Voodoo World: Red Magic, Folklore, & Zombies

Voodoo World:
Red Magic, Folklore & Legends, & of course, Zombies

Red Magic FaceWalking into the house of voodoo, you are going to meander down aisles of shelves containing a diverse range of items. The world of voodoo is at your fingertips.

Its power will leave you breathless. Take a moment, breathe, inhale, hold it, now exhale.

Look around you.

Do you see the folklore, legends, and over there, a few undead.

Voodoo Versus Black Magic

Voodoo was a religion that was not evil, but just another cultural variant of looking at the afterlife. Black magic, however, was considered self-centered, and voodoo defined any selfish intent evil.

Black magic was associated with the color black, because it was thought of as dark, shady, and something done in the shadows. The color associated with evil in voodoo was red rather than black, possibly because of the red eyes that evil spirits portrayed during possession.

Black Magic WordsBlack magic was witchcraft and had origins to European descent. Voodoo had origins that traced back to Africa when slaves’ culture was brought over to Haiti and New Orleans.

The people from Haiti and New Orleans shared many common ideas, such as the women having a dominant role, using visual and rhythmic forms of communication with spirits, and both were imbedded with folklore. Christianity and voodoo both viewed any evil intent that harmed others as wrong. Just as magic contained white and black magic, voodoo had elements of the left-hand (black) and right-hand (white) path, and it was not just viewed as good voodoo, or evil voodoo.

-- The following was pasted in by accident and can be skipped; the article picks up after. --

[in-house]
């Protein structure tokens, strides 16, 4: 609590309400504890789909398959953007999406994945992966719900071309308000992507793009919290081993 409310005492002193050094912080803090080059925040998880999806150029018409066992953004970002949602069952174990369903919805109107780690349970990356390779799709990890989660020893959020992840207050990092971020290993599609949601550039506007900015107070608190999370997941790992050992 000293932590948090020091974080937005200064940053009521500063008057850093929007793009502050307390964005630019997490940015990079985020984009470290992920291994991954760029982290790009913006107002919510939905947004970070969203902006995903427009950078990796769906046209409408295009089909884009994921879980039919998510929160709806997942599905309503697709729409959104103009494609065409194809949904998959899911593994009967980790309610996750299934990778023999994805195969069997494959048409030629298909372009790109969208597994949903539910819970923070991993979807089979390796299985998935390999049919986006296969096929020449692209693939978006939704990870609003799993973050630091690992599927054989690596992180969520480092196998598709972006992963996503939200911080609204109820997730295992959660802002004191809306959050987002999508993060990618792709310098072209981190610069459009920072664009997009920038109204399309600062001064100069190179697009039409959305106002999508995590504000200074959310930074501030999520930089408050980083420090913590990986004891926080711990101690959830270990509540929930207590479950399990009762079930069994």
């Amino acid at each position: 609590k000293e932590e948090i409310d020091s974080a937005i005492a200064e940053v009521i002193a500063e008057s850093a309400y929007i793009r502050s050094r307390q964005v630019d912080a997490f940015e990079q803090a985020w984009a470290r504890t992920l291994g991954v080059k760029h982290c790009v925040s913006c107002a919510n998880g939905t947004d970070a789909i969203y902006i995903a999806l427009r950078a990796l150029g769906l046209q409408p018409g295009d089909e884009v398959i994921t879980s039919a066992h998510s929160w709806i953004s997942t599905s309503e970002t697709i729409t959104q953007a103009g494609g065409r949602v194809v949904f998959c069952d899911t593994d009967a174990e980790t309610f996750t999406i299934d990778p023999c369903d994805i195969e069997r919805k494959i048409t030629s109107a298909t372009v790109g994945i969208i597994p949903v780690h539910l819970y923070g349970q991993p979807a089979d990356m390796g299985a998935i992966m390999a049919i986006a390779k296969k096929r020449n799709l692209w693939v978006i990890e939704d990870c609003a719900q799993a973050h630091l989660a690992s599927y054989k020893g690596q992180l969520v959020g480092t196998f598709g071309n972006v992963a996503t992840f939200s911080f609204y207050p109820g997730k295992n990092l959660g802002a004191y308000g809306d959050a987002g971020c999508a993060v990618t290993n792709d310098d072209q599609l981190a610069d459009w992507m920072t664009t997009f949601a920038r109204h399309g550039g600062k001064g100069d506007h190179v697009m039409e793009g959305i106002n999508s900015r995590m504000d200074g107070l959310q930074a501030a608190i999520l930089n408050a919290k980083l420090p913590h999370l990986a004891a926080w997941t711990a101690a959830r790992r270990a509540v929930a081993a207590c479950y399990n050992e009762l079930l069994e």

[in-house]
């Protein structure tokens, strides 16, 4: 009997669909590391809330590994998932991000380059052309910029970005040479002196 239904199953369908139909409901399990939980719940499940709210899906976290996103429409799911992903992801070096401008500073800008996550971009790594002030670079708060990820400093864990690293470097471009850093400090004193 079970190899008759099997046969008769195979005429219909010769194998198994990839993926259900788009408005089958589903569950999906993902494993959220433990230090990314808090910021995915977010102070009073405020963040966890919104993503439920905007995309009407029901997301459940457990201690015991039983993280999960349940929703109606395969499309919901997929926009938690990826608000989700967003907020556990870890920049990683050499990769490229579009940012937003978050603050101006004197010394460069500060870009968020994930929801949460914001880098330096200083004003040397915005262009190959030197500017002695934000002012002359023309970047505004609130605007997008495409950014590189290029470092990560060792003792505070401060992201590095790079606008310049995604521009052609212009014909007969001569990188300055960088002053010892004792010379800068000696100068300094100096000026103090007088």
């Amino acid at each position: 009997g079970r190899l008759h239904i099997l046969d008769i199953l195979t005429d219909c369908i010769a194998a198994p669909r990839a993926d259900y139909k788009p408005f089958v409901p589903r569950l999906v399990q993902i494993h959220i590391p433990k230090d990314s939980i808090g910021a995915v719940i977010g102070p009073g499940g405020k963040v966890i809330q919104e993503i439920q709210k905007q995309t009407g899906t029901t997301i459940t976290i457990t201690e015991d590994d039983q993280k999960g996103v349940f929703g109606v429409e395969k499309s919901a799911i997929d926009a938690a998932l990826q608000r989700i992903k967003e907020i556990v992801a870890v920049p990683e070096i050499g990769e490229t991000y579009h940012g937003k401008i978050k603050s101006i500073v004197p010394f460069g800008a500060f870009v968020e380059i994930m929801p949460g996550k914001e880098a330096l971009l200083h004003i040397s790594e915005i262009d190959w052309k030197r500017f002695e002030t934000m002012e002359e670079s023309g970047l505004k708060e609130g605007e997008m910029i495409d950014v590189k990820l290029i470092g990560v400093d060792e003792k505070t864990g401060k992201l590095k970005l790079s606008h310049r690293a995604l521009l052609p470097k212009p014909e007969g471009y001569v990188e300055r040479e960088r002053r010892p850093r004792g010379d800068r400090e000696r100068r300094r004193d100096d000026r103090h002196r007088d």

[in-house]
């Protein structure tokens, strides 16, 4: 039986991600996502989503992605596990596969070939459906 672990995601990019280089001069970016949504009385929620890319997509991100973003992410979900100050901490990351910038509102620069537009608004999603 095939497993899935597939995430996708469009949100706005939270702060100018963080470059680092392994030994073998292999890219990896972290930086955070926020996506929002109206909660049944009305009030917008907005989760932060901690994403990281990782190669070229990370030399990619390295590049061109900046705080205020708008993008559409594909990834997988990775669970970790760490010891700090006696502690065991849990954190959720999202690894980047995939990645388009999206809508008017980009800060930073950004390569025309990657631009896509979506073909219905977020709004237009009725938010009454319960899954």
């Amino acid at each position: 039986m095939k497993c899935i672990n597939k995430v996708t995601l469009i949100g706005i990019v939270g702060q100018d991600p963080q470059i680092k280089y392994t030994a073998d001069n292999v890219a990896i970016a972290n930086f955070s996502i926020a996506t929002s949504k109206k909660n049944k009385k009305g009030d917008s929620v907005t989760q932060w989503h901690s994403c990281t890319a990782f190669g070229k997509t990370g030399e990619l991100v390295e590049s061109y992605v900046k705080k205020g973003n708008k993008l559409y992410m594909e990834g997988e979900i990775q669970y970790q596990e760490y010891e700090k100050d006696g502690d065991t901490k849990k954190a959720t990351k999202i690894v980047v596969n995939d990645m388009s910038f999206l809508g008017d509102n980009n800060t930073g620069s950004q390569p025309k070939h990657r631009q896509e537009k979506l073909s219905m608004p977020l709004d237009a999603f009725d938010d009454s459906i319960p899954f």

A large proportion of practitioners of Voodoo chose good, however, a few shamans were inclined towards evil. Most priests would never fulfill a selfish request, and would only practice for the good of humanity. However, if a person was persistent, someone may direct them to a witchdoctor who carried out an evil, intended for mere personal gain.

Folklore